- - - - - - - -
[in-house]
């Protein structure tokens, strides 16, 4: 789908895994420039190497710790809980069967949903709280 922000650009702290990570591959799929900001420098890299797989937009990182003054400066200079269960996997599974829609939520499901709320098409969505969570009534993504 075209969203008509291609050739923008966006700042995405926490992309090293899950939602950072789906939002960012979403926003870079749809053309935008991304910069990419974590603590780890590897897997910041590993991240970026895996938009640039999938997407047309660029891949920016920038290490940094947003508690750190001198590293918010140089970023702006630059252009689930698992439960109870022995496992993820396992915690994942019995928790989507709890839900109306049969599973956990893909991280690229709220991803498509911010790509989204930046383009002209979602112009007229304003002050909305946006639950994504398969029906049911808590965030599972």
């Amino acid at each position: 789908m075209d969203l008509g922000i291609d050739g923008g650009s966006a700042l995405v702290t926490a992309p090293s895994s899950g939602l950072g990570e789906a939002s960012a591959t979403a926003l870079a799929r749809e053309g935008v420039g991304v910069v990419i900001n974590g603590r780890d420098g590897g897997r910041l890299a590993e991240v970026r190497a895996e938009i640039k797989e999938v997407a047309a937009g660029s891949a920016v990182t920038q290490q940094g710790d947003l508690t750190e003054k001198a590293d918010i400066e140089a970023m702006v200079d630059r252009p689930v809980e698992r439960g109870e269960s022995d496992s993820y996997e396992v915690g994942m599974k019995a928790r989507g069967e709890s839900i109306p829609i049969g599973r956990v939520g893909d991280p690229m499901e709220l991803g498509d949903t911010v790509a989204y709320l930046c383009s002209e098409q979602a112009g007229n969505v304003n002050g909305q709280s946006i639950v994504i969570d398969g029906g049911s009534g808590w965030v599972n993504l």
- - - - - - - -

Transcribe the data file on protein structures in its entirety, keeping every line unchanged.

[in-house]
């Protein structure tokens, strides 16, 4: 789908895994420039190497710790809980069967949903709280 922000650009702290990570591959799929900001420098890299797989937009990182003054400066200079269960996997599974829609939520499901709320098409969505969570009534993504 075209969203008509291609050739923008966006700042995405926490992309090293899950939602950072789906939002960012979403926003870079749809053309935008991304910069990419974590603590780890590897897997910041590993991240970026895996938009640039999938997407047309660029891949920016920038290490940094947003508690750190001198590293918010140089970023702006630059252009689930698992439960109870022995496992993820396992915690994942019995928790989507709890839900109306049969599973956990893909991280690229709220991803498509911010790509989204930046383009002209979602112009007229304003002050909305946006639950994504398969029906049911808590965030599972």
């Amino acid at each position: 789908m075209d969203l008509g922000i291609d050739g923008g650009s966006a700042l995405v702290t926490a992309p090293s895994s899950g939602l950072g990570e789906a939002s960012a591959t979403a926003l870079a799929r749809e053309g935008v420039g991304v910069v990419i900001n974590g603590r780890d420098g590897g897997r910041l890299a590993e991240v970026r190497a895996e938009i640039k797989e999938v997407a047309a937009g660029s891949a920016v990182t920038q290490q940094g710790d947003l508690t750190e003054k001198a590293d918010i400066e140089a970023m702006v200079d630059r252009p689930v809980e698992r439960g109870e269960s022995d496992s993820y996997e396992v915690g994942m599974k019995a928790r989507g069967e709890s839900i109306p829609i049969g599973r956990v939520g893909d991280p690229m499901e709220l991803g498509d949903t911010v790509a989204y709320l930046c383009s002209e098409q979602a112009g007229n969505v304003n002050g909305q709280s946006i639950v994504i969570d398969g029906g049911s009534g808590w965030v599972n993504l």